• $\begingroup$ I read this and I think "So those people who point out Cantor's proof is flawed are right? The reals are actually countable?" More to the technical point, I would appreciate this answer more if I were told a use for S or for an 'empty' sublocale like S. Do you have any such use to tell those of us unfamiliar with locales? (Maybe I don't understand intersection.) Gerhard "Or, Which Axiom Is Different?" Paseman, 2018.12.04. $\endgroup$ – Gerhard Paseman Dec 4 '18 at 16:44
  • $\begingroup$ Thank you. I think you should keep trying, but (at this writing) I get the feeling S is also potentially useful and not just convenient. I especially like the link to "almost everywhere". If you could tie this directly into logics that used quantifiers like (there exist infinitely many), that would appeal to my not quite mature understanding of mathematical logic, and may reach many others as well. Gerhard "As Opposed To Mature Understanding" Paseman, 2018.12.04. $\endgroup$ – Gerhard Paseman Dec 4 '18 at 17:47

The reason why the minimal dense sublocale of a frame is important is because it is a complete Boolean algebra and complete Boolean algebras are very special kinds of frames. Furthermore, the nucleus corresponding to a minimal dense sublocale gives an example of a frame homomorphism $f:L\rightarrow B$ and we shall see why such homomorphisms are essential to point-free topology. In this post, I will mainly talk about the importance of frame homomorphisms $f:L\rightarrow B$ for the sake of generality.

Complete Boolean algebras make point-free topology much more elegant than it would otherwise be, and the minimal dense sublocale of a frame is an important part of the relation between complete Boolean algebras and point-free topology.

Complete Boolean algebras satisfy some of the highest separation axioms, and they even satisfy some other notable peculiar point-free topological properties. Complete Boolean algebras are always regular, completely regular, normal, zero-dimensional, paracompact, ultraparacompact, extremally disconnected, $P$-frames, etc. Complete Boolean algebras are also notable because all atomless complete Boolean algebras are completely point-free (the points in a complete Boolean algebra are precisely the generic ultrafilters on that complete Boolean algebra).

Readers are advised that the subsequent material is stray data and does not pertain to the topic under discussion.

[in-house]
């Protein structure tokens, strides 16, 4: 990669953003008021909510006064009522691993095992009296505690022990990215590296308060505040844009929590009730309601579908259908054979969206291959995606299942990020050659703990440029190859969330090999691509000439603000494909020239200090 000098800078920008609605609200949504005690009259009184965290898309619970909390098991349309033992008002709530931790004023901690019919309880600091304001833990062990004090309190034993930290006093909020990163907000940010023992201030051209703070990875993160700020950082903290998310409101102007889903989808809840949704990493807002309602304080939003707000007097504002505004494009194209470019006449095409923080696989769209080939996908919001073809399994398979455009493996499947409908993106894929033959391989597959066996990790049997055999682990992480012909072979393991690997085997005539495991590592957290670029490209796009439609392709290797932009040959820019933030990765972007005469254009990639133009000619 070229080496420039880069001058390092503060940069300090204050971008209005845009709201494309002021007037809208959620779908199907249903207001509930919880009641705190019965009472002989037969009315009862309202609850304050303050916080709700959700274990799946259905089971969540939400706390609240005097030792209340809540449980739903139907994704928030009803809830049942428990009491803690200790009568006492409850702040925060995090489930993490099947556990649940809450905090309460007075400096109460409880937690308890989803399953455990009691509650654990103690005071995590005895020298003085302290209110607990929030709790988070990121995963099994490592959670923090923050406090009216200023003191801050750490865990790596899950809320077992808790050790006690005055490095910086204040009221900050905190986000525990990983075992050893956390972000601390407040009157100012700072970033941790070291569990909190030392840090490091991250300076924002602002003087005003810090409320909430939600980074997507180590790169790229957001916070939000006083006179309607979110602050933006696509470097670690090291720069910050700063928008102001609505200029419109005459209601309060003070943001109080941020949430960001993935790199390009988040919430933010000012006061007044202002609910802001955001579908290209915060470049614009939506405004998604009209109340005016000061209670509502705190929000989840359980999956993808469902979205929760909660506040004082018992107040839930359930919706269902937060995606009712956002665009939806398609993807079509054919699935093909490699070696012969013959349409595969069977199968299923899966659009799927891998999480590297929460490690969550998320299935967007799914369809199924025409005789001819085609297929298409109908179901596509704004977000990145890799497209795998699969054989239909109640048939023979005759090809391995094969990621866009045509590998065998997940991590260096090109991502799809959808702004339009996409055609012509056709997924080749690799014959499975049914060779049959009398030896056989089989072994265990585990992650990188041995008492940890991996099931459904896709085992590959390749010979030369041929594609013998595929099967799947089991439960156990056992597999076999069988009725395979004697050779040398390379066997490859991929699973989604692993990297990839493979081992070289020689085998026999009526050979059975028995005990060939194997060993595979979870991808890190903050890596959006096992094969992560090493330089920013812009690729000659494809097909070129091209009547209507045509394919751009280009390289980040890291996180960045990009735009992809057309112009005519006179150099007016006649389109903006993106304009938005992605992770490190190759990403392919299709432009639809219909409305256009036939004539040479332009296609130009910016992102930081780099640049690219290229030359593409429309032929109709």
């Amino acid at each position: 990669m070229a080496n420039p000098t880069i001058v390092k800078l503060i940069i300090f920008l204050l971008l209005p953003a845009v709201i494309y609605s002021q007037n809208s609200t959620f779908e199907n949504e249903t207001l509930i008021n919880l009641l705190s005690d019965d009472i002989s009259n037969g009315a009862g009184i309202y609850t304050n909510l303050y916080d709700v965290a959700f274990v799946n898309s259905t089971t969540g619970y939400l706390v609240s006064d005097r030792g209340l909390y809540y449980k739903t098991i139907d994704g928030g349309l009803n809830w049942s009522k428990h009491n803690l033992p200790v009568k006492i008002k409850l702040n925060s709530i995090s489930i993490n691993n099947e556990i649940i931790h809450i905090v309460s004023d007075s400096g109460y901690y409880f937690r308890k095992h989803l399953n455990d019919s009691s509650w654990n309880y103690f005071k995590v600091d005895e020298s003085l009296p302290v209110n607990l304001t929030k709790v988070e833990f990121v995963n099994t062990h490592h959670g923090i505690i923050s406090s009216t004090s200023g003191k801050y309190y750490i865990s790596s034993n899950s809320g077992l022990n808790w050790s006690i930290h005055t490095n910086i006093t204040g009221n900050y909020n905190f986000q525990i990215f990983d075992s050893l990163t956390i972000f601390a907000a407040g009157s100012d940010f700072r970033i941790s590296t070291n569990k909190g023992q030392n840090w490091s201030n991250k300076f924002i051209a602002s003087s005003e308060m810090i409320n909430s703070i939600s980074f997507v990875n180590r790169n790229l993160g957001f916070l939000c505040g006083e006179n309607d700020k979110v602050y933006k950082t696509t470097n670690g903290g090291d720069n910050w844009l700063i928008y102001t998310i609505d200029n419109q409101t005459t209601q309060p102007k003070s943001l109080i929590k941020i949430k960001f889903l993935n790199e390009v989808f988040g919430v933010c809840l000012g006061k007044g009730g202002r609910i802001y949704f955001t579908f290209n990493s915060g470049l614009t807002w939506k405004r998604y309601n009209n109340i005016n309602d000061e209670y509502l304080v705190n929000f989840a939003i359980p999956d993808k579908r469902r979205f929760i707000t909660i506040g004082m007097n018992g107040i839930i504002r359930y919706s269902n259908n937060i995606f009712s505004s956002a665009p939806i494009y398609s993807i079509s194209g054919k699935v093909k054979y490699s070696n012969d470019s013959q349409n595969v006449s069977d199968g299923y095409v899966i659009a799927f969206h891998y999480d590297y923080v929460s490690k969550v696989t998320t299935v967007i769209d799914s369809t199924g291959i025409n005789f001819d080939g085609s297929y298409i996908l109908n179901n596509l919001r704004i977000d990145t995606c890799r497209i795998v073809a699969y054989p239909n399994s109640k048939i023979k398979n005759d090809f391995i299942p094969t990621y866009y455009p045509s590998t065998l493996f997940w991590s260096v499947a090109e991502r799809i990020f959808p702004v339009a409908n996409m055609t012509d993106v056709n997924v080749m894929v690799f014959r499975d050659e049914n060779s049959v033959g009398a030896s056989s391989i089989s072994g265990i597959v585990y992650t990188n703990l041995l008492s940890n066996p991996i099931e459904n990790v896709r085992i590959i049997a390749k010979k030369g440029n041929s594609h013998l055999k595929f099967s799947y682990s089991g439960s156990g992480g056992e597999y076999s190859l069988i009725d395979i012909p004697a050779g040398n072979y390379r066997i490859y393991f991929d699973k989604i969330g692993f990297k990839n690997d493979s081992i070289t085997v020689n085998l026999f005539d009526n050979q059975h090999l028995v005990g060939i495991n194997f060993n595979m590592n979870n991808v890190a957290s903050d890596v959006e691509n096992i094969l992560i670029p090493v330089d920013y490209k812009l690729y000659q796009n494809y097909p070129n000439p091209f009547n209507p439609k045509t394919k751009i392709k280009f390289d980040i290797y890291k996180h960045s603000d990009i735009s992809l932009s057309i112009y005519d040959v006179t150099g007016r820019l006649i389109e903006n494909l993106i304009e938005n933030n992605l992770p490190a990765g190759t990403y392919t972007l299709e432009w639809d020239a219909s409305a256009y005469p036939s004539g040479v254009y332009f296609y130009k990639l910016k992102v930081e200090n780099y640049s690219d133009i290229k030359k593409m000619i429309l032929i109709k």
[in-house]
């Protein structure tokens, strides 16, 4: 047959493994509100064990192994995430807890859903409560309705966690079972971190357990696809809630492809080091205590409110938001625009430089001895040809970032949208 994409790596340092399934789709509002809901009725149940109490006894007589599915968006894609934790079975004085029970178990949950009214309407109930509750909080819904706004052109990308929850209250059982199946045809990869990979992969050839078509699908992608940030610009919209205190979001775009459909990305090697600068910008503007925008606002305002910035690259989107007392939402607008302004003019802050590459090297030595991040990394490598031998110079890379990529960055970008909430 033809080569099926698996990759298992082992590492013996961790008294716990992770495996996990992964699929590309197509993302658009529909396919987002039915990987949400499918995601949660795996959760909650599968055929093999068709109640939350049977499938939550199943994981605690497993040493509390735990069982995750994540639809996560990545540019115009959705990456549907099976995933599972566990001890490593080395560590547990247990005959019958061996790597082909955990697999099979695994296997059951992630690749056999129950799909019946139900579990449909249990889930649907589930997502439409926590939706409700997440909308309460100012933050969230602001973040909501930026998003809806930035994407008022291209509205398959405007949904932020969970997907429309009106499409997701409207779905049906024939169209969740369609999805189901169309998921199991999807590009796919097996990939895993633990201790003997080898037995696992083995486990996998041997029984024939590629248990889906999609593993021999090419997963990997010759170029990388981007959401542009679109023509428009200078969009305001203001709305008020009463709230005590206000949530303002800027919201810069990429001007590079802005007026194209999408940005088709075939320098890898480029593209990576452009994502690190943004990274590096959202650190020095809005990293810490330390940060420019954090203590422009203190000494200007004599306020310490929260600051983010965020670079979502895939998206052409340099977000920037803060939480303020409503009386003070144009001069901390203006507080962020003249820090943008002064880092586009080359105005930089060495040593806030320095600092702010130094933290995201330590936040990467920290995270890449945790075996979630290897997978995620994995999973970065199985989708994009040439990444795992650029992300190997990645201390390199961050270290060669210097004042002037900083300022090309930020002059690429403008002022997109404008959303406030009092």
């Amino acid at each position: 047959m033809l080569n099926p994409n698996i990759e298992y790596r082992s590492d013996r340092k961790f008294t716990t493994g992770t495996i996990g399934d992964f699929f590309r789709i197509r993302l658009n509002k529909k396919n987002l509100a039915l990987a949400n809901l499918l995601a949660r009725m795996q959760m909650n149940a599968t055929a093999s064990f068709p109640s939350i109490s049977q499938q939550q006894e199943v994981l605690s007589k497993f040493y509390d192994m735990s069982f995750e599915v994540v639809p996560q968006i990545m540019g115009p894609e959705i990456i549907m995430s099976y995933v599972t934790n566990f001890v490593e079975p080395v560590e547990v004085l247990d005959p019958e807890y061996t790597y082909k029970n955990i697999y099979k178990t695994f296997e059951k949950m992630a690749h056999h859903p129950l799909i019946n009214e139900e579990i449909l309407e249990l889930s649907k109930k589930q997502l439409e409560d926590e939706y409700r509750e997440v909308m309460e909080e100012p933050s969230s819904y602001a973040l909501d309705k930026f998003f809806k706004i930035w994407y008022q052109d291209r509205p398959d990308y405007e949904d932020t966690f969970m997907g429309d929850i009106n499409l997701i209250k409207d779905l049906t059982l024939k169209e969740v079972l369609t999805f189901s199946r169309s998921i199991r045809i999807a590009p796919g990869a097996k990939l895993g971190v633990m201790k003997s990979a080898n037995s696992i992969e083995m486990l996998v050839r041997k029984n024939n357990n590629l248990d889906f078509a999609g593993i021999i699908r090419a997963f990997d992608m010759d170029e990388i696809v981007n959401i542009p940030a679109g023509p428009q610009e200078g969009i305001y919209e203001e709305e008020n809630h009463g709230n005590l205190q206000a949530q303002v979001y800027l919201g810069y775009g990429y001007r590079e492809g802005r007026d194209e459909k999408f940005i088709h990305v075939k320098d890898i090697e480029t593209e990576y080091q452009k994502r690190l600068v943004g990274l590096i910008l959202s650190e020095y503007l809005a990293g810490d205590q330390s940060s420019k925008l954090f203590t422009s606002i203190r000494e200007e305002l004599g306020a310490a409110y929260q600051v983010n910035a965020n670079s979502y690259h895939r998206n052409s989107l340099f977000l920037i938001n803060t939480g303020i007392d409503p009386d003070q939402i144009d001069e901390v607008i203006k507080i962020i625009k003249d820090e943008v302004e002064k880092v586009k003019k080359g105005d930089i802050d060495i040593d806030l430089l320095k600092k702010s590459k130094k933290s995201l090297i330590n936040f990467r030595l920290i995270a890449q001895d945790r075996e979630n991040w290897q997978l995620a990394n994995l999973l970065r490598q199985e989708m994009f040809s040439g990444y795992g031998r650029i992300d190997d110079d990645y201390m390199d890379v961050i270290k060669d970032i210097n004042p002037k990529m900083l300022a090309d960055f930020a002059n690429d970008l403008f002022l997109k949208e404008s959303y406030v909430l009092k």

If $\kappa$ is an uncountable regular cardinal, then we say a regular space $(X,\mathcal{T})$ is a $P_{\kappa}$-space if the intersection of less than $\kappa$ many open sets is still open. We say that a frame $L$ is weakly $\kappa$-distributive if it satisfies the property $x\vee\bigwedge_{i\in I}y_{i}=\bigwedge_{i\in I}(x\vee y_{i})$ whenever $|I|<\kappa$. Therefore, the notion of a weakly $\kappa$-distributive frame is a generalization of the notion of a $P_{\kappa}$-space (Caution: We need to be careful since there are multiple inequivalent but natural ways of generalizing the notion of a $P_{\kappa}$-space to point-free topology).

$\textbf{Theorem:}$ A regular space $(X,\mathcal{T})$ is a $P_{\kappa}$-space if and only if the frame $\mathcal{T}$ is weakly $\kappa$-distributive.

$\textbf{Theorem:}$ A regular frame $L$ is a complete Boolean algebra if and only if it is weakly $\kappa$-distributive for all uncountable regular cardinals $\kappa$.

One should think of a complete Boolean algebra as therefore like a space where the arbitrary intersection of open sets is open, and complete Boolean algebras in a sense behave like discrete spaces. In fact, every sublocale of a complete Boolean algebra is both an open and a closed sublocale. A regular frame is a complete Boolean algebra precisely when it has no proper dense sublocale.

If $B_{L}$ is the minimal dense sublocale of a frame $L$, then there is a surjective frame homomorphism $L\rightarrow B_{L}$ defined by $x\mapsto x^{**}$.

Let $\mathfrak{b}(a)$ denote the smallest dense sublocale of $L$ containing $a$. Then there is a surjective frame homomorphism $\phi_{a}:L\rightarrow\mathfrak{b}(a)$ defined by $\phi_{a}(x)=(x\rightarrow a)\rightarrow a.$ Then $\mathfrak{b}(a)$ is a complete Boolean algebra and if $S\subseteq L$ is a sublocale which is a complete Boolean algebra, then $S=\mathfrak{b}(a)$ for some $a$.

Fact: Every frame $L$ embeds as a subframe of a product of complete Boolean algebras. In particular, the mapping $\phi:L\rightarrow\prod_{a\in L}\mathfrak{b}(a)$ defined by $\phi(x)=(\phi_{a}(x))_{a\in L}$ is an embedding.

The above fact in a sense of the extension of the fact that every topology $(X,\mathcal{T})$ embeds as a subframe of $\{0,1\}^{X}$. One could also show that every regular frame $L$ is a subframe of a product of complete Boolean algebras using forcing, but such an argument is more difficult and less efficient in terms of the cardinality of the complete Boolean algebras required.